University Affiliated Aphasia Groups: Benefits to Persons with Aphasia, Families, and Student Trainees | OMICS International | Abstract
ISSN: 2472-5005

Journal of Speech Pathology & Therapy
Open Access

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Research Article

University Affiliated Aphasia Groups: Benefits to Persons with Aphasia, Families, and Student Trainees

Patrick M Briley, Katelyn Nall, Sherri Winslow and Charles Ellis*

Department of Communication Sciences & Disorders, East Carolina University, Greenville, NC, USA

*Corresponding Author:
Charles Ellis
Ph.D. CCC-SLP, Department of Communication Sciences and Disorders
Communication Equity and Outcomes Laboratory, East Carolina University
3310H Health Sciences Building, MS 668, Greenville, USA
Tel: 252-744-6098
E-mail: [email protected]

Received date: October 19, 2016; Accepted date: November 11, 2016; Published date: November 17, 2016

Citation: Briley PM, Nall K, Winslow S, Ellis C (2017) University Affiliated Aphasia Groups: Benefits to Persons with Aphasia, Families, and Student Trainees. J Speech Pathol Ther 2:120. doi:10.4172/2472-5005.1000120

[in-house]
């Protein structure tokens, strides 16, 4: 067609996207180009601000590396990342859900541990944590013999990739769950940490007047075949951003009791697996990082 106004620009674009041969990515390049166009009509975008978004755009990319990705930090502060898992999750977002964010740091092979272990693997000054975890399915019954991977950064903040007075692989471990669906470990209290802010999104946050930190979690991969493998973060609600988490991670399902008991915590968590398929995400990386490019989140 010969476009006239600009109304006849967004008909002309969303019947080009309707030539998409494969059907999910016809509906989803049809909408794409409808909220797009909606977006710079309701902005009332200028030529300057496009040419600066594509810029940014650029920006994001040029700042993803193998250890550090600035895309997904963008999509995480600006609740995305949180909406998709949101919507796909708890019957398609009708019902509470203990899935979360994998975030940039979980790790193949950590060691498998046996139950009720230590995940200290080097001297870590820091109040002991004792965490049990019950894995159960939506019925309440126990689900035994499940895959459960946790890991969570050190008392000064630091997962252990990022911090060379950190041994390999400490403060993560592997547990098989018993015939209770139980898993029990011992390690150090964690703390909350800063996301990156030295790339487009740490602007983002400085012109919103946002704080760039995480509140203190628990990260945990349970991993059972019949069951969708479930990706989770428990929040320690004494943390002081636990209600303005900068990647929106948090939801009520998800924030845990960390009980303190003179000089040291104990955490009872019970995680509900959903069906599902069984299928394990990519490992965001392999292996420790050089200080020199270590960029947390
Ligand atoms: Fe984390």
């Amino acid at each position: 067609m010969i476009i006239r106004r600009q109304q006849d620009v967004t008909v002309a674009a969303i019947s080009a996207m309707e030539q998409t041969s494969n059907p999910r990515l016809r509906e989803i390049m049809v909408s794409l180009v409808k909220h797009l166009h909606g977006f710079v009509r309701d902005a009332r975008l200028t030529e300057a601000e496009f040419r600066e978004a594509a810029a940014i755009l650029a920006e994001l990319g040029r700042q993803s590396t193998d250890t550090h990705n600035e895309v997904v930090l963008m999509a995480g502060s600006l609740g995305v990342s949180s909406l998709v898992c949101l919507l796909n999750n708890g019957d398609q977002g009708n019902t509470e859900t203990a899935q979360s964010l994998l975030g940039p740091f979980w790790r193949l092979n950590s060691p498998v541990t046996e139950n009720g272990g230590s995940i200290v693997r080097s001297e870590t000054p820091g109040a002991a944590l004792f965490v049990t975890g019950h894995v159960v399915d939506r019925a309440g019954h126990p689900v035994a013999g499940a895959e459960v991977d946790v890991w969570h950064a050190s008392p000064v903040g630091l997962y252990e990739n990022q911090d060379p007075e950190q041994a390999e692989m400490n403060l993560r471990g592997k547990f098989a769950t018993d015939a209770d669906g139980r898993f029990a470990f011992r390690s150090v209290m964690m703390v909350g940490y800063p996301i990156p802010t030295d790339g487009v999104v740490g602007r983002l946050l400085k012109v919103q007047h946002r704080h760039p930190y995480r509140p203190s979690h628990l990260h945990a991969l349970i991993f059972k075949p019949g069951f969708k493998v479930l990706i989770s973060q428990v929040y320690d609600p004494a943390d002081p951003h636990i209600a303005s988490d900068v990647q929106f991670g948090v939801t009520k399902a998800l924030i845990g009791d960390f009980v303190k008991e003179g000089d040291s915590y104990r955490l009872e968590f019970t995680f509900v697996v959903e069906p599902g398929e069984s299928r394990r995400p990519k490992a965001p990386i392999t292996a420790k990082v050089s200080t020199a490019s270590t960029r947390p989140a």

Copyright: © 2016 Briley PM, et al. This is an open-access article distributed under the terms of the Creative Commons Attribution License, which permits unrestricted use, distribution, and reproduction in any medium, provided the original author and source are credited.


Aphasia groups offer a range of social and communicative benefits to persons with aphasia (PWA) and their caregivers. However, little is known about the perceived benefits of aphasia groups for the caregivers of PWA or the benefits of student trainees participating in those groups. A survey design was used to examine the benefits of aphasia groups for PWA, caregivers of PWA and student trainees engaged in a university-affiliated aphasia group. Survey findings for PWA indicated benefits in four general areas: increased ability to communicate needs more effectively, increased social communication, increased community involvement and increased overall quality of life. Caregivers reported feeling more comfortable communicating with their loved ones and having an increased sense of community with other caregivers. Graduate student trainees reported beneficial clinical education experiences that offered opportunities to better understand the type of communication performance to expect from a PWA, the nature of patient limitations from the patient's perspective, and how to assist PWA with their communicative deficits. These findings revealed that university-affiliated aphasia groups offer a diverse range of social and communicative benefits for PWA and their caregivers as well as a unique opportunity for students to better understand the unique communicative difficulties of PWA.